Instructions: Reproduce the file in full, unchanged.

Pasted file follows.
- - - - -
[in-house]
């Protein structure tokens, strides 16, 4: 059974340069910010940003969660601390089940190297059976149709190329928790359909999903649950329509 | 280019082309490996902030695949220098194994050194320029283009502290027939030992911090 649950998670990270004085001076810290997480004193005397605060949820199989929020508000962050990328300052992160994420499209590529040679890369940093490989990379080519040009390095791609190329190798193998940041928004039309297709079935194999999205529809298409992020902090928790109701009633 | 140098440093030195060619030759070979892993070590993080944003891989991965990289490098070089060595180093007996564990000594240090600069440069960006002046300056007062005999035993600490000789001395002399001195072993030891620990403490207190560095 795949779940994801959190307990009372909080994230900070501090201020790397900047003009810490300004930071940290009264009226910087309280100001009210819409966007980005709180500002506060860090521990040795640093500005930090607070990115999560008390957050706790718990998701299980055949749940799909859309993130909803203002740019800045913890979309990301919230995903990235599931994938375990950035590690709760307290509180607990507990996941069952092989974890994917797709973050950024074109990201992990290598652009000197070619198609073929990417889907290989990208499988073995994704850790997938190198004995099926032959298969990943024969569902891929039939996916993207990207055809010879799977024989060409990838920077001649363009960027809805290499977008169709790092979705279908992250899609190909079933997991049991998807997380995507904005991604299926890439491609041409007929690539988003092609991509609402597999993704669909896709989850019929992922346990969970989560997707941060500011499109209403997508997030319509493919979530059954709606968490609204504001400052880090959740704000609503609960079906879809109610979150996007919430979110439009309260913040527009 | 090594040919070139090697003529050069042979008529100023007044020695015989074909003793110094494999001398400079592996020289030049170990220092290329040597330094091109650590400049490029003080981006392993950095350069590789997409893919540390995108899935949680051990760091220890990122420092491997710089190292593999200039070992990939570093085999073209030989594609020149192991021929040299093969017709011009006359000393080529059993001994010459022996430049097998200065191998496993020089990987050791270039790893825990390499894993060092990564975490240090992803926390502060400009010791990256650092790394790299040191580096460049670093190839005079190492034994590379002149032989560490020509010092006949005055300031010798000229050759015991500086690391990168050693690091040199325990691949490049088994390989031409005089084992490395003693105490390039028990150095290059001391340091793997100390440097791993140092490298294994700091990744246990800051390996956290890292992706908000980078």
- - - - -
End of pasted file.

[in-house]
């Protein structure tokens, strides 16, 4: 059974340069910010940003969660601390089940190297059976149709190329928790359909999903649950329509 | 280019082309490996902030695949220098194994050194320029283009502290027939030992911090 649950998670990270004085001076810290997480004193005397605060949820199989929020508000962050990328300052992160994420499209590529040679890369940093490989990379080519040009390095791609190329190798193998940041928004039309297709079935194999999205529809298409992020902090928790109701009633 | 140098440093030195060619030759070979892993070590993080944003891989991965990289490098070089060595180093007996564990000594240090600069440069960006002046300056007062005999035993600490000789001395002399001195072993030891620990403490207190560095 795949779940994801959190307990009372909080994230900070501090201020790397900047003009810490300004930071940290009264009226910087309280100001009210819409966007980005709180500002506060860090521990040795640093500005930090607070990115999560008390957050706790718990998701299980055949749940799909859309993130909803203002740019800045913890979309990301919230995903990235599931994938375990950035590690709760307290509180607990507990996941069952092989974890994917797709973050950024074109990201992990290598652009000197070619198609073929990417889907290989990208499988073995994704850790997938190198004995099926032959298969990943024969569902891929039939996916993207990207055809010879799977024989060409990838920077001649363009960027809805290499977008169709790092979705279908992250899609190909079933997991049991998807997380995507904005991604299926890439491609041409007929690539988003092609991509609402597999993704669909896709989850019929992922346990969970989560997707941060500011499109209403997508997030319509493919979530059954709606968490609204504001400052880090959740704000609503609960079906879809109610979150996007919430979110439009309260913040527009 | 090594040919070139090697003529050069042979008529100023007044020695015989074909003793110094494999001398400079592996020289030049170990220092290329040597330094091109650590400049490029003080981006392993950095350069590789997409893919540390995108899935949680051990760091220890990122420092491997710089190292593999200039070992990939570093085999073209030989594609020149192991021929040299093969017709011009006359000393080529059993001994010459022996430049097998200065191998496993020089990987050791270039790893825990390499894993060092990564975490240090992803926390502060400009010791990256650092790394790299040191580096460049670093190839005079190492034994590379002149032989560490020509010092006949005055300031010798000229050759015991500086690391990168050693690091040199325990691949490049088994390989031409005089084992490395003693105490390039028990150095290059001391340091793997100390440097791993140092490298294994700091990744246990800051390996956290890292992706908000980078």